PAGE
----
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WTVD's Mark Armstrong Talks To Bob Orr About NCAA Issues

Bob Orr is a former NC Supreme court judge who has been lending his services to UNC players amid the NCAA investigation into UNC football. Orr represented Devon Ramsay after the fullback was declared permanently ineligible by the NCAA winning an unprecedented reversal. Now, Orr has stepped in to represent Quintin Coples and "two other players" in the wake of Coples attending a post-draft party in Washington, DC. WTVD sports anchor Mark Armstrong had a length conversation with Orr and shared some of the quotes on his Twitter feed.

Just finished lengthy phone convo with Robert Orr - lawyer assisting Quinton Coples and 'two other' UNC players. Bear with me...lots ahead

On why he's assisting the players: Questioned by NCAA, players have 'lost faith in the fairness of the system'.

Said UNC legal team has been excellent, but there's 'an inherent conflict of interest' btwn protecting an institution and individual rights.

Reason for widespread radio silence on Coples issue: NCAA mandates silence, there is insinuated retribution for talking

Says there has been 'no accusation or suggestion of wrongdoing' from NCAA to Coples and other 2 players. Just interviews.

Orr's major beef is with NCAA system having zero ingrained 'rights for students'. In entire 435 page NCAA manual, zero on rights of students

Great quote: 'If I was younger and had unlimited money, I'd do nothing but mess with the NCAA."

Orr repped Devon Ramsay - explained how first part of NCAA process is admitting guilt. There is no place in process to maintain innocence.

Orr says NCAA is given far wider latitude than legally normal in what they ask/demand during investigations. If you don't coop(cooperate), look out.

Asked him what he'd have said if he was in the room for Quinn phone incident: 'Now wait a minute - no.'

Speaking with UNC source - the '2 other players' should be very quickly cleared of any wrongdoing

According to Orr, this latest round is merely in the "interview" stage but that in itself can be a dangerous thing. On the TV show The West Wing the President was going to be investigated for concealing a chronic medical condition during the election. The White House Counsel was explaining to the President's personal assistant why he needed a lawyer. The WHC said the prosecutor would call him in for a deposition and ask him various questions. A month later he would be called in again and ask the same questions. If his answers differed in the slightest they would charge him with perjury. That is how it is with the NCAA more or less. Take the Robert Quinn situation as an example. Quinn was never asked directly about certain things he received or trips he took so he never mentioned those items in his initial interview with the NCAA. Yet when the NCAA found out about the improper benefits he was dinged with an ethical violation since he "lied." In other words omitting the truth, even when not asked about something is a sin for the NCAA. You could argue Quinn should have confessed all from the start but even if doesn't, should he be penalized for not answering questions he wasn't asked? One of the main reasons Orr has jumped into the fray here is in part because athletes do not have representation focus solely on their interests. Orr points out the UNC lawyers are looking after UNC which sometimes means throwing a player under the bus as was the case with Quinn being forced to hand over his personal cell phone.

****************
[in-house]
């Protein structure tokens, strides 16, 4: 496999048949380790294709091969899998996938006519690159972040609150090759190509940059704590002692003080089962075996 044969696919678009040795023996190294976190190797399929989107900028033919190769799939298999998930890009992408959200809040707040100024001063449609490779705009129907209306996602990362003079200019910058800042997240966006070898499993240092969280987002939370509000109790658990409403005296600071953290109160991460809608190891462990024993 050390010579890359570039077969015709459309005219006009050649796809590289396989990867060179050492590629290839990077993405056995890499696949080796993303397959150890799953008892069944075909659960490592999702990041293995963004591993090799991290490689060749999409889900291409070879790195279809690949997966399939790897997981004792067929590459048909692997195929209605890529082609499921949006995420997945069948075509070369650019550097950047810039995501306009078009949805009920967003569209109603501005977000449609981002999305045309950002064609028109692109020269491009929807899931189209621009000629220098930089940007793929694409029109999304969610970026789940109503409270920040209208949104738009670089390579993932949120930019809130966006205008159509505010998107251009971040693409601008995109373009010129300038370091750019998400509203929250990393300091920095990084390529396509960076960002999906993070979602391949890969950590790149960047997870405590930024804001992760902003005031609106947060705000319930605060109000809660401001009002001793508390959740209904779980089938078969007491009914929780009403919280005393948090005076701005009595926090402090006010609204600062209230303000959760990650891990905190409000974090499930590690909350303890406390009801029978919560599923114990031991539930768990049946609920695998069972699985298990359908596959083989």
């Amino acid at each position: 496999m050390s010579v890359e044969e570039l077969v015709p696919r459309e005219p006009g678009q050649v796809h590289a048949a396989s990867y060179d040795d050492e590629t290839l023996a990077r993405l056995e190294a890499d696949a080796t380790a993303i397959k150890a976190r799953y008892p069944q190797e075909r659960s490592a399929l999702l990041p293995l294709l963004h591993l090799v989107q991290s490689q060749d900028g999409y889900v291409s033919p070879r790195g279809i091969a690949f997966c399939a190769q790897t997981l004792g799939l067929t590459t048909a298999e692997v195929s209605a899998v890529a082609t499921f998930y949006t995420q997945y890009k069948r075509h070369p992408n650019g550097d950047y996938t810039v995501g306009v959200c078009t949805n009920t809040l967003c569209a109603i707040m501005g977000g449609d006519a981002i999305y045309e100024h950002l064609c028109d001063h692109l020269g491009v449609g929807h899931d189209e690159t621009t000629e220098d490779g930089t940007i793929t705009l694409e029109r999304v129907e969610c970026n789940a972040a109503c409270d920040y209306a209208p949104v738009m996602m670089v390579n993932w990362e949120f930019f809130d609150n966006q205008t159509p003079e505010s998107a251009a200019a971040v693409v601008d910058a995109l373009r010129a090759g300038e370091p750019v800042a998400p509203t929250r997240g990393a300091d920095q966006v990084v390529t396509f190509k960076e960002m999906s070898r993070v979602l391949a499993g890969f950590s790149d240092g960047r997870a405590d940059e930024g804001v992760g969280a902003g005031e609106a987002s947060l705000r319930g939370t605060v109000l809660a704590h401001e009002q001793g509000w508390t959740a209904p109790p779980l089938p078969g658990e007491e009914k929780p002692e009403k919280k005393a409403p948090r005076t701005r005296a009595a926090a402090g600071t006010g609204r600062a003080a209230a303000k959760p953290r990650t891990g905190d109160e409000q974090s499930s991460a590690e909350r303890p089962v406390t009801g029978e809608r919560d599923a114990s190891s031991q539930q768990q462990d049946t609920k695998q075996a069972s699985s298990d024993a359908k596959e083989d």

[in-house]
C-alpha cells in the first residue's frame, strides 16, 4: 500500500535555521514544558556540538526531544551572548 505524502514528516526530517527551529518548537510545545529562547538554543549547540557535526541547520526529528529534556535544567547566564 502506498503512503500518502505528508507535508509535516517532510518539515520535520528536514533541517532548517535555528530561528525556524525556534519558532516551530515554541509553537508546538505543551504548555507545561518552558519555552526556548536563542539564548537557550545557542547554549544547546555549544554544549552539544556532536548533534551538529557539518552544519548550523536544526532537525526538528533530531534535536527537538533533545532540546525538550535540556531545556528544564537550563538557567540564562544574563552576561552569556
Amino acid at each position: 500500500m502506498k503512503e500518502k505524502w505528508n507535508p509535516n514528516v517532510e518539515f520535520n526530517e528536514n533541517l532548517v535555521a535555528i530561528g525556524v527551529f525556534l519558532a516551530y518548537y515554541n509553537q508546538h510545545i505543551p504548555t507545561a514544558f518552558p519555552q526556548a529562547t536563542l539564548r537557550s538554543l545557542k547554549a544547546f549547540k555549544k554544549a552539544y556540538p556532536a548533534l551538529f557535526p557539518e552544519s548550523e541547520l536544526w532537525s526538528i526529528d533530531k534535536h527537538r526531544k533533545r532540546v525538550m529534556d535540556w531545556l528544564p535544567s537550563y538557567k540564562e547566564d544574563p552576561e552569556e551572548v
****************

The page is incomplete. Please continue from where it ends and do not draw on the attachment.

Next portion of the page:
Of course the easiest way to handle all of this is do nothing wrong and you will have no worries. However Orr notes besides no personal representation, the NCAA manual does not afford much in the way of individual rights for student-athletes. Even more frightening is the NCAA process is centered on admitting guilt first then appealing that. There is no "innocent until proven guilty" when the NCAA starts poking around which gets back to why even basic interviews are precarious. Even if an athlete does nothing wrong, the fact the NCAA is asking questions means some presumption of guilt has already been applied. It only makes sense for athletes to have their own counsel given the stakes. If the NCAA was really interested in doing things above board they would create rules similar to what exists in the criminal justice system where an athlete can avail himself some kind of counsel. Which won't happen because the NCAA does not care about the individual athlete. Plus intimidation is a primary tool for getting answers. The last thing NCAA investigators want is for interrogation subjects to have someone who understands the process protecting them. Better to have them scared spitless I guess.

No timetable for the end of this part of the investigation has been given though Armstrong did say the "two other players" are expected to be cleared soon. At this point I would also reiterate that attending the party was not an NCAA violation. It was stupid but the NCAA did not prohibit it. The NCAA did warn of the dangers and that warning should have been more than enough to keep Coples or any other UNC player away from it. The final disposition of this is based on whether the players in questions paid for all their expenses or not. Given the number of things you can do which the NCAA might consider an improper benefit(i.e. riding in a car, sleeping on a couch) I am not optimistic.